The New Evangelization

In Catholic circles the phrase “New Evangelization” has been popping up ever since our beloved Pope John Paul II spoke of a Springtime of Evangelization. I have read a few criticisms of the phrase asking what is wrong with the “old” evangelization. As I was preparing for Mass today several thoughts popped into my head. First of all we were attending a different Mass than usual, so my sensitivity to attracting attention was on high alert. Seven children in the front pew is enough to garnish attention, but last year I started veiling and my daughters followed suit (on their own accord, I might add). To put this in perspective I have been attending the same parish for most of the last 35 years and until last year I had only donned a veil for my First Communion and wedding. I quickly put the thoughts behind me and tried to focus on my prayers. I’m not really concerned with what others’ think, at least I try not to be. My next thoughts drifted to how I got here, to this particular place in my spiritual journey. I’ve got a long way to go, mind you; but, man how far I have come in the past 20 years!

The biggest impact on learning about my faith, the Catholic faith, has come from teaching it. When I began to home school my two older girls twelve years ago, I did not even know the Mysteries of the Rosary by heart–and there were only 15 back then. Maybe, you don’t know them now either. It was part peer pressure and pride and part longing that motivated me to memorize them. I still forget and have to think about it when I’m under the gun; but, I can do it in the end. You see, I belong to a really great homeschooling support group of strong Catholic families. These families aren’t perfect, but they live their faith and reciting the Rosary at gatherings is a fairly common occurence. Hence, the peer pressure. Since my daughter was only in First grade when I started homeschooling, I began teaching Religion at the First Grade level. I had books and lesson plans and an answer key to work with so I quickly gained confidence and knowledge. There is nothing quite as humbling as reading from a second grade catechism book to your child. Suddenly, I realized just how ignorant I was (am) and how far I had drifted from living out God’s will every day.

I don’t feel guilty or bitter for not knowing my faith. I feel sad. I am part of a whole generation that got caught in a gap after Vatican II. Prior to this council, it was standard procedure for young children to memorize the St. Joseph’s Baltimore Catechism. The memorization just didn’t seem to be enough when the baby boomers wanted to know why? where? when? how? and who gave you the authority? In response, it seems that most parishes just stopped using the Baltimore Catechism and taught more about love and peace. For whatever the reason that it was done this way, the result has been more than 30 years of lost and ignorant sheep. I’ve seen family and school peers all drift away from the Church. When I was younger I thought it was no big deal because they were still worshipping the same God, just in a different way. Some have stopped attending Church altogether, but most have a strong relationship with our Lord Jesus in a Protestant community. So, why am I sad? Because they are missing out on the Sacraments, on the richness of our faith traditions and from lots and lots of graces that they most likely don’t understand or even know exist. Now, as adults we all have to find our own way and I trust that the Lord in his Goodness is leading them closer to Himself just as He is leading me. Don’t get me wrong. I do not believe, nor does the Church teach that our Protestant brothers and sisters are not “saved”. It’s just that there is so much more!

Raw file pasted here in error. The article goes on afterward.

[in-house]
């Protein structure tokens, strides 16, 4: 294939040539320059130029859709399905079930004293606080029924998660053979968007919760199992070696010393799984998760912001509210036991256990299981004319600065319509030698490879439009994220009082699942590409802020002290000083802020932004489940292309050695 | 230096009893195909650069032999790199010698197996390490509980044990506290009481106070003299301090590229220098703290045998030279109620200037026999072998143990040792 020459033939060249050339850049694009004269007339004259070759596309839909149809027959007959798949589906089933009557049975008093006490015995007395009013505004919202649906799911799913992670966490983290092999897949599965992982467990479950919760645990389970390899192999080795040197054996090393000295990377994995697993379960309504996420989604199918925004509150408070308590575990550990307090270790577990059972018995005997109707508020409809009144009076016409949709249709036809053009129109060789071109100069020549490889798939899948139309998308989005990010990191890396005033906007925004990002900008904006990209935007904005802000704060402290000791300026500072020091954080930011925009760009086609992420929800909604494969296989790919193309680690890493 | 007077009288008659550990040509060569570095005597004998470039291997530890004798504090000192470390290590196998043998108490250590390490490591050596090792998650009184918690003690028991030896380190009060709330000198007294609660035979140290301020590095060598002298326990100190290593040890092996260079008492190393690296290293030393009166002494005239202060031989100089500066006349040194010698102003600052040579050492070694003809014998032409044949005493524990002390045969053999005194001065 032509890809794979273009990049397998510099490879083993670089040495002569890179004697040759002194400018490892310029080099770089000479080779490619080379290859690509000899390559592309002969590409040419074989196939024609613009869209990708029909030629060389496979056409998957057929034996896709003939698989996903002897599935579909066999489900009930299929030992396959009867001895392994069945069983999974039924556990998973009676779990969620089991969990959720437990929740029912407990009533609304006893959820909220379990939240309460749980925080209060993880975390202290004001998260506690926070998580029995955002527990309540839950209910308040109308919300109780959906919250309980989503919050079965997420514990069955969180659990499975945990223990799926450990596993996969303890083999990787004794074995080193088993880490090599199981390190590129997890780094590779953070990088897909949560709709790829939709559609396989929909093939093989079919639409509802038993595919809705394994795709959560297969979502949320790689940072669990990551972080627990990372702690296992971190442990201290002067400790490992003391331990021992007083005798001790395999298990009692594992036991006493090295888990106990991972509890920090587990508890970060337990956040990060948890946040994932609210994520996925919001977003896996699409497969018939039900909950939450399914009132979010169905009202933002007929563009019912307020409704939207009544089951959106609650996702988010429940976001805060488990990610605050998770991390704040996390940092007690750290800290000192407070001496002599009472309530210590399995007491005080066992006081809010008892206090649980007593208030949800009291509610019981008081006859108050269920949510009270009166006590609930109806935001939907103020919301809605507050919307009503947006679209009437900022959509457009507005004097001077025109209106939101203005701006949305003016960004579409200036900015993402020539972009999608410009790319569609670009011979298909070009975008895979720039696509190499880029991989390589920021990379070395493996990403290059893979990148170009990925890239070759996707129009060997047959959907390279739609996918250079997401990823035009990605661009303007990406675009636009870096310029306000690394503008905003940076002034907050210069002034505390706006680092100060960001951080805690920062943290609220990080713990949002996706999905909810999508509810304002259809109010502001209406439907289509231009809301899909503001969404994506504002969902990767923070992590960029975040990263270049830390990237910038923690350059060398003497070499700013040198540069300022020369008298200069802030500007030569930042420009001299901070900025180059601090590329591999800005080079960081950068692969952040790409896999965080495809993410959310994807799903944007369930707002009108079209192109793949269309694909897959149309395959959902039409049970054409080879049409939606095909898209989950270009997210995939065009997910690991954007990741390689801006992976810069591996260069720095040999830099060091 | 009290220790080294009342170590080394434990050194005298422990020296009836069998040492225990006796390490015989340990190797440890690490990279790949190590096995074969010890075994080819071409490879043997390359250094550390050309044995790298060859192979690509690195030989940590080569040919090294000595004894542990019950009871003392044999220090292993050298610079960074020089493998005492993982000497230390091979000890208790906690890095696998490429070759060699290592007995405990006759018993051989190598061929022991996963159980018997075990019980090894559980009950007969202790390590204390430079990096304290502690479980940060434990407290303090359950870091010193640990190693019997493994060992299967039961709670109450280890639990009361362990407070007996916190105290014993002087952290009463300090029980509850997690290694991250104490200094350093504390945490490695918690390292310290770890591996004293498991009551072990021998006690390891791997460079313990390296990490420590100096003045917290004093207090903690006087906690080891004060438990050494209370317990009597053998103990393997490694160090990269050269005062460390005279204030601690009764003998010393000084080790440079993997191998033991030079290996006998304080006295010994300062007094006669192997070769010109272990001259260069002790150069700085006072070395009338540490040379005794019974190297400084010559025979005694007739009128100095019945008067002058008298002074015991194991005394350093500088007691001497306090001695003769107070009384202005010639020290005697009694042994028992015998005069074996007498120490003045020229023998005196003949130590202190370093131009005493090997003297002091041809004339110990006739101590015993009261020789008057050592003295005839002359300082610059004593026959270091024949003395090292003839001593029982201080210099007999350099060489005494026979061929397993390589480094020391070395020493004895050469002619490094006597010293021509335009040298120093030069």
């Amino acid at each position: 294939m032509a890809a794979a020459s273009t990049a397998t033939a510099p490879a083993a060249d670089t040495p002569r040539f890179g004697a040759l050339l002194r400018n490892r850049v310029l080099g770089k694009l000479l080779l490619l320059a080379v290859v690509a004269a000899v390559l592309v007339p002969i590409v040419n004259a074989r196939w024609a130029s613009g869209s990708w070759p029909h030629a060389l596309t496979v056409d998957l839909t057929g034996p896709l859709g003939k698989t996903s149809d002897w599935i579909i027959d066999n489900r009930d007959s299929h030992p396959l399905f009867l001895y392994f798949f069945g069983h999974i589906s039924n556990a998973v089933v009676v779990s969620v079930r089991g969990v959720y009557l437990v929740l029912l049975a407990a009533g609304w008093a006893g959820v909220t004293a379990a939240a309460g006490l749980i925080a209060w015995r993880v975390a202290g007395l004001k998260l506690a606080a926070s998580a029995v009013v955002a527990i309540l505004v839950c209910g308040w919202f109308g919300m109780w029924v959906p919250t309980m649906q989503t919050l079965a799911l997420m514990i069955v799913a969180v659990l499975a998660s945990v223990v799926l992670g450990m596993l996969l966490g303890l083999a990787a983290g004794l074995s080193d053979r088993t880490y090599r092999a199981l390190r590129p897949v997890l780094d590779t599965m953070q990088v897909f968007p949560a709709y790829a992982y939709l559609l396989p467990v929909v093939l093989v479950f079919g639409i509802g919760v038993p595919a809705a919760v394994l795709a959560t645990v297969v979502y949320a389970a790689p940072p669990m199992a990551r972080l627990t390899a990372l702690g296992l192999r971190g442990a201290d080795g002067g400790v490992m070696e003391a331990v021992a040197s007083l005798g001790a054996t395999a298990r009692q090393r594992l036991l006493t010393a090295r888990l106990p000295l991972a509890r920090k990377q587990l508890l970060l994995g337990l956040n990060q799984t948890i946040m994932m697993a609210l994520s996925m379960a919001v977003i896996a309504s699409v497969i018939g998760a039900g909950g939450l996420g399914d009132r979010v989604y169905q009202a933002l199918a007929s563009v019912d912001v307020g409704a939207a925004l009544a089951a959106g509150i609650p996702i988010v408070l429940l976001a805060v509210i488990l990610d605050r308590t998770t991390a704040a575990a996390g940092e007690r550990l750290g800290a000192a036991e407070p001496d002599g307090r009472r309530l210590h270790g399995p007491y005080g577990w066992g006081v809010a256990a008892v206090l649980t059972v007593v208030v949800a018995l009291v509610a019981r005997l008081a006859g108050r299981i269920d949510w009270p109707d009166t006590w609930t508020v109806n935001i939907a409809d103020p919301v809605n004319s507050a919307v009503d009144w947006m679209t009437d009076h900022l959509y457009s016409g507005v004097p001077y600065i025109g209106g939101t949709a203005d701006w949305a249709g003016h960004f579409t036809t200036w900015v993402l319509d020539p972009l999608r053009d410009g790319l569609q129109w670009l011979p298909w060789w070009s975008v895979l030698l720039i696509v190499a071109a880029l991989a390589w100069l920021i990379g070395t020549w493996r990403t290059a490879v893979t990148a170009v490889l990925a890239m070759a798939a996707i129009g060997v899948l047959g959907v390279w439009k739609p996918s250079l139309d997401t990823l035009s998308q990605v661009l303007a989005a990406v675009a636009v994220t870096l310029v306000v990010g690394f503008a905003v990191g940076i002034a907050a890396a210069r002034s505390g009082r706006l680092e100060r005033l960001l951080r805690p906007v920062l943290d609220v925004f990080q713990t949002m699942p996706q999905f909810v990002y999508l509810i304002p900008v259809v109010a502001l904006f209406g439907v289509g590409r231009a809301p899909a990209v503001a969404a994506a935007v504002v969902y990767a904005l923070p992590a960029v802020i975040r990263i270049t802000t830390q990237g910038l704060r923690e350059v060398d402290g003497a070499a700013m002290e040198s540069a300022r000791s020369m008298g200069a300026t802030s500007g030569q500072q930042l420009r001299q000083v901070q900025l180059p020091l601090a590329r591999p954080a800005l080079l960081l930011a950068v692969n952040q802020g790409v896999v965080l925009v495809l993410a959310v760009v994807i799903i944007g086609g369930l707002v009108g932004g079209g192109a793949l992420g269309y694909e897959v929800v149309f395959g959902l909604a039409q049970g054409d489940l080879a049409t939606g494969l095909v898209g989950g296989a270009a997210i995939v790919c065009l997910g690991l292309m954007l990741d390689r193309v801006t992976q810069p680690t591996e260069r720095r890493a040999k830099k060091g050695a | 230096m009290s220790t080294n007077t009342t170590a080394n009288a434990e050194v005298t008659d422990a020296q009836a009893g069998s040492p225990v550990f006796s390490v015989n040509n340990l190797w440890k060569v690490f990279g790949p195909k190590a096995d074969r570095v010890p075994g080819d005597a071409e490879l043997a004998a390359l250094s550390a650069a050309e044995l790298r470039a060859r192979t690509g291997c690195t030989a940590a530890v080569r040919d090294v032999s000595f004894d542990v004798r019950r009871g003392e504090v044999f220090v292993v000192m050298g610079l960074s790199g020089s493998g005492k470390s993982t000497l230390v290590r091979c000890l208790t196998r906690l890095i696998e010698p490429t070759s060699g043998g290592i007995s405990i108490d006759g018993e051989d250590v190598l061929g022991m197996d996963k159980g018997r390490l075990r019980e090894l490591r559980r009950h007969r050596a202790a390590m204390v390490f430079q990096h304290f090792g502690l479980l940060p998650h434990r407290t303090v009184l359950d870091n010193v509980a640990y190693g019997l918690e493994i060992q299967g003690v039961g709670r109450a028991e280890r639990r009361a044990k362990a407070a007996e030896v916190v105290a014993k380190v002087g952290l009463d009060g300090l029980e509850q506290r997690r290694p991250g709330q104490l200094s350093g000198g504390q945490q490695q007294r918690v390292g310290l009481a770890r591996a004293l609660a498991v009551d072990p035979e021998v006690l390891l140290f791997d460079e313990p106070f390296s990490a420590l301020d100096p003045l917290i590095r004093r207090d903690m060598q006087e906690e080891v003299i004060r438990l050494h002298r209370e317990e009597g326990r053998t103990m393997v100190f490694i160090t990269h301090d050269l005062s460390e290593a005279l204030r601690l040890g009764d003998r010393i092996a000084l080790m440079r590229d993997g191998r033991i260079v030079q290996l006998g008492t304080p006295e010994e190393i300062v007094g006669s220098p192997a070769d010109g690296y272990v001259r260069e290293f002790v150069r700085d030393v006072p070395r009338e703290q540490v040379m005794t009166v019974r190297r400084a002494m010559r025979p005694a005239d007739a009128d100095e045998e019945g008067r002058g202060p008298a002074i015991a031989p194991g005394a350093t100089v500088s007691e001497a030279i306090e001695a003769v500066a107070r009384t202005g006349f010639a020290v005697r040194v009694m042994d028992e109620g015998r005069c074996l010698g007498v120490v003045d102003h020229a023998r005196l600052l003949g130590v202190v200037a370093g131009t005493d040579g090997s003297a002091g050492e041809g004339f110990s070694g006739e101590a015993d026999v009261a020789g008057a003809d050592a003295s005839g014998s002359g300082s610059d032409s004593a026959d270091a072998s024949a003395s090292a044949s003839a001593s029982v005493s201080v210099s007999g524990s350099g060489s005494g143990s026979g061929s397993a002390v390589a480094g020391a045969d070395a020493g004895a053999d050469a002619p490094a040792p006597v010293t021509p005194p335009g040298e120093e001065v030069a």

Anyway, I don’t think the New Evangelization is only about conversion of others. It is about converting ourselves. We have to learn our faith and teach our faith to our children. My children are learning the Baltimore Catechism and I am learning it right along side of them. It is so inspiring to me to see these innocent children living out their faith every day. They ask to go to Mass and Confession and Adoration. They are naturally drawn to the spiritual realm and seeking Christ’s grace and presence. Their desires prompt my action and involvement and help me to become a better Christian, a better mom, a better wife. I don’t worry anymore about what I don’t know because I know that I can find the answer and learn as I go. I see all of my flaws and weaknesses, but I don’t worry about that either because I know that God’s mercy and grace await me in the Sacraments and Scripture. I look at how far I have come on this journey and the mountain ahead that I still need to scale. My heart has been reshaped by God’s love and grace throughout this journey: Mass and the Sacraments, The Catholic Family Conferences in Wichita, friends who shared their love and knowledge and numerous books and websites. It has been a journey of falling head-over-heels in love with my faith which has lead to this incredibly deep and personal encounter with Christ. After Confession the other night, I approached Christ in Adoration. I gazed upon Him! I lay prostrate before Him! and I poured out my heart to Him! What an incredible feeling to be forgiven and absolved and then encounter Jesus in such a personal way. And then to attend Mass and receive Him in the Eucharist! All these gifts and for the better part of 40 years it has all been taken for granted–a whole generation was just supposed to know it without being taught. Don’t make the same mistake with the next generation. Don’t deprive them of the greatest miracle in our midst. Don’t deprive yourself either.